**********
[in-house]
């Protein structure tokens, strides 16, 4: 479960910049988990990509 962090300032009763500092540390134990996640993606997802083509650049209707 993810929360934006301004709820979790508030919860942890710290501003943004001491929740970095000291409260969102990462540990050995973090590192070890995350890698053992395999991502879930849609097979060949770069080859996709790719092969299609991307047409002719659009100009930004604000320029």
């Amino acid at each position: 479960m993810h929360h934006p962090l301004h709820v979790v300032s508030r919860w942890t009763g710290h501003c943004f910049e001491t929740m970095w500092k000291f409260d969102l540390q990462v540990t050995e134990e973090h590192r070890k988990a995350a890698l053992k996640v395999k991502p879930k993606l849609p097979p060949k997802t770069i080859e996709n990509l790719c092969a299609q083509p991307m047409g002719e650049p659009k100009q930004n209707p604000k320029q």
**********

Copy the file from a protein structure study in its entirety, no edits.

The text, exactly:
[in-house]
């Protein structure tokens, strides 16, 4: 479960910049988990990509 962090300032009763500092540390134990996640993606997802083509650049209707 993810929360934006301004709820979790508030919860942890710290501003943004001491929740970095000291409260969102990462540990050995973090590192070890995350890698053992395999991502879930849609097979060949770069080859996709790719092969299609991307047409002719659009100009930004604000320029």
């Amino acid at each position: 479960m993810h929360h934006p962090l301004h709820v979790v300032s508030r919860w942890t009763g710290h501003c943004f910049e001491t929740m970095w500092k000291f409260d969102l540390q990462v540990t050995e134990e973090h590192r070890k988990a995350a890698l053992k996640v395999k991502p879930k993606l849609p097979p060949k997802t770069i080859e996709n990509l790719c092969a299609q083509p991307m047409g002719e650049p659009k100009q930004n209707p604000k320029q």